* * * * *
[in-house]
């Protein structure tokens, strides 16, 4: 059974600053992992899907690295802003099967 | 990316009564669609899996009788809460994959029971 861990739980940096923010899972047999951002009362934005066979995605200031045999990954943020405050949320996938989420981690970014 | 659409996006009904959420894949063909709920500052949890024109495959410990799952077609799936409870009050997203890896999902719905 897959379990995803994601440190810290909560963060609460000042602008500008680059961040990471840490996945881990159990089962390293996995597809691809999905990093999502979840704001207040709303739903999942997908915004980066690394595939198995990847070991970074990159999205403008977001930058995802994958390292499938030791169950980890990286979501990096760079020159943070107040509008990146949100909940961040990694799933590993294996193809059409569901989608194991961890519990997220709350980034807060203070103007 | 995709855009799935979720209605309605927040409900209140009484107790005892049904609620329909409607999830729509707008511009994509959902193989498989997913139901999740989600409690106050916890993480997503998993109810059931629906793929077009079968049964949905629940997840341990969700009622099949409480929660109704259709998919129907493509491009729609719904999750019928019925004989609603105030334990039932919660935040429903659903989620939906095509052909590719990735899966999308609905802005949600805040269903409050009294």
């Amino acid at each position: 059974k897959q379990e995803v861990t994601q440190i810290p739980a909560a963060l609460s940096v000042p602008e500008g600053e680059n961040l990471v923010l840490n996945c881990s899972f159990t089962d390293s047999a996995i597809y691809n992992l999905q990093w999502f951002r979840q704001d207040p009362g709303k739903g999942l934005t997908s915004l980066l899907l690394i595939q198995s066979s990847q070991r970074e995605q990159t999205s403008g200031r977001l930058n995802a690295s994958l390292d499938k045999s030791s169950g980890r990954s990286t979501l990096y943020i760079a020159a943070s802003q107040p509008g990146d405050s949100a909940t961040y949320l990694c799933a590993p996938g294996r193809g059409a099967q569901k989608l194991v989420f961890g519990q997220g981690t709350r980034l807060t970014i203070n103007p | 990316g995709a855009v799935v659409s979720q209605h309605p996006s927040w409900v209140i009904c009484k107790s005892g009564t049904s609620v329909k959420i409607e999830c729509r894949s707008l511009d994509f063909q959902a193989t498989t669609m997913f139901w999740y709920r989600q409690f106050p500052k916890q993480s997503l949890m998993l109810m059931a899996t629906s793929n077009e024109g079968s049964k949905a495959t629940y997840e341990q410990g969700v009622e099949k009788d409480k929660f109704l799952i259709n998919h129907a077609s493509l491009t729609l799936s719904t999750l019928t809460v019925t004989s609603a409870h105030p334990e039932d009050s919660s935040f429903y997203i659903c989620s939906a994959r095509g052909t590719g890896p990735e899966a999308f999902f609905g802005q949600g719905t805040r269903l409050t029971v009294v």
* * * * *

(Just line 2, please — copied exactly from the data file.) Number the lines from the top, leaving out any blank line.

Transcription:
């Protein structure tokens, strides 16, 4: 059974600053992992899907690295802003099967 | 990316009564669609899996009788809460994959029971 861990739980940096923010899972047999951002009362934005066979995605200031045999990954943020405050949320996938989420981690970014 | 659409996006009904959420894949063909709920500052949890024109495959410990799952077609799936409870009050997203890896999902719905 897959379990995803994601440190810290909560963060609460000042602008500008680059961040990471840490996945881990159990089962390293996995597809691809999905990093999502979840704001207040709303739903999942997908915004980066690394595939198995990847070991970074990159999205403008977001930058995802994958390292499938030791169950980890990286979501990096760079020159943070107040509008990146949100909940961040990694799933590993294996193809059409569901989608194991961890519990997220709350980034807060203070103007 | 995709855009799935979720209605309605927040409900209140009484107790005892049904609620329909409607999830729509707008511009994509959902193989498989997913139901999740989600409690106050916890993480997503998993109810059931629906793929077009079968049964949905629940997840341990969700009622099949409480929660109704259709998919129907493509491009729609719904999750019928019925004989609603105030334990039932919660935040429903659903989620939906095509052909590719990735899966999308609905802005949600805040269903409050009294």